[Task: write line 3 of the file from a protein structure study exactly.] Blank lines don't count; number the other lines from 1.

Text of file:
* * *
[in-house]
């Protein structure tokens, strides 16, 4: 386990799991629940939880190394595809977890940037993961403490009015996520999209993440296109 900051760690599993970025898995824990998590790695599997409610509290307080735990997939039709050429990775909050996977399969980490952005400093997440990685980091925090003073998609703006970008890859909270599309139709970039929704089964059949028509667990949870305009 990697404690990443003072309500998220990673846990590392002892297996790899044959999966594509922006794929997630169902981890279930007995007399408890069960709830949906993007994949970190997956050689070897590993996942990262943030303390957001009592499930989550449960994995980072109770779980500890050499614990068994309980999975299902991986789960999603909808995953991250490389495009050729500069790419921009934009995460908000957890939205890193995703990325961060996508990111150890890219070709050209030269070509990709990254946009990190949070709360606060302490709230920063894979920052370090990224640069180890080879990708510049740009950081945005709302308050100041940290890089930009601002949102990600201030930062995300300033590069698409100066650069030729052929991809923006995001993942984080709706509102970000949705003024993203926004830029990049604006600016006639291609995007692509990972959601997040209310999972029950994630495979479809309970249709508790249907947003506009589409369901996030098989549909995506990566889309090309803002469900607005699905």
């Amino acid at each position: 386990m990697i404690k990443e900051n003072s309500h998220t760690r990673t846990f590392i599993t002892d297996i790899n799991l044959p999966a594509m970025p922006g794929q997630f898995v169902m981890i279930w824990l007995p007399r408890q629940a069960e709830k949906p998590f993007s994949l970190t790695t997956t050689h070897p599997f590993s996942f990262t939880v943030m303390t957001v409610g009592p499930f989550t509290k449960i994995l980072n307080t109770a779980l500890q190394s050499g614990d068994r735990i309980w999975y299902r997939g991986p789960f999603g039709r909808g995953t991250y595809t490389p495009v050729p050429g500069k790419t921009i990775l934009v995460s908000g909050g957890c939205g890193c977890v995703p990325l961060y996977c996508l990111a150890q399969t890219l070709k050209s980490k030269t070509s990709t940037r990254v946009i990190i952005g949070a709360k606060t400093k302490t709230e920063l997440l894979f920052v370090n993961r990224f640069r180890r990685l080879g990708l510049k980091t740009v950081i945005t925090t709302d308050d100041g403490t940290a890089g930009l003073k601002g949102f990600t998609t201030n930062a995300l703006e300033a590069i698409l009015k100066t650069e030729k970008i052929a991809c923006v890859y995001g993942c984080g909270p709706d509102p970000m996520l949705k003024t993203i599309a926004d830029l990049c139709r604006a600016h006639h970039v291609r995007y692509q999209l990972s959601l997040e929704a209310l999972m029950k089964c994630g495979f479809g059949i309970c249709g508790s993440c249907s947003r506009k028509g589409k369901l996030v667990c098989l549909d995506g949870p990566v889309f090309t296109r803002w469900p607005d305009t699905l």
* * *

């Amino acid at each position: 386990m990697i404690k990443e900051n003072s309500h998220t760690r990673t846990f590392i599993t002892d297996i790899n799991l044959p999966a594509m970025p922006g794929q997630f898995v169902m981890i279930w824990l007995p007399r408890q629940a069960e709830k949906p998590f993007s994949l970190t790695t997956t050689h070897p599997f590993s996942f990262t939880v943030m303390t957001v409610g009592p499930f989550t509290k449960i994995l980072n307080t109770a779980l500890q190394s050499g614990d068994r735990i309980w999975y299902r997939g991986p789960f999603g039709r909808g995953t991250y595809t490389p495009v050729p050429g500069k790419t921009i990775l934009v995460s908000g909050g957890c939205g890193c977890v995703p990325l961060y996977c996508l990111a150890q399969t890219l070709k050209s980490k030269t070509s990709t940037r990254v946009i990190i952005g949070a709360k606060t400093k302490t709230e920063l997440l894979f920052v370090n993961r990224f640069r180890r990685l080879g990708l510049k980091t740009v950081i945005t925090t709302d308050d100041g403490t940290a890089g930009l003073k601002g949102f990600t998609t201030n930062a995300l703006e300033a590069i698409l009015k100066t650069e030729k970008i052929a991809c923006v890859y995001g993942c984080g909270p709706d509102p970000m996520l949705k003024t993203i599309a926004d830029l990049c139709r604006a600016h006639h970039v291609r995007y692509q999209l990972s959601l997040e929704a209310l999972m029950k089964c994630g495979f479809g059949i309970c249709g508790s993440c249907s947003r506009k028509g589409k369901l996030v667990c098989l549909d995506g949870p990566v889309f090309t296109r803002w469900p607005d305009t699905l």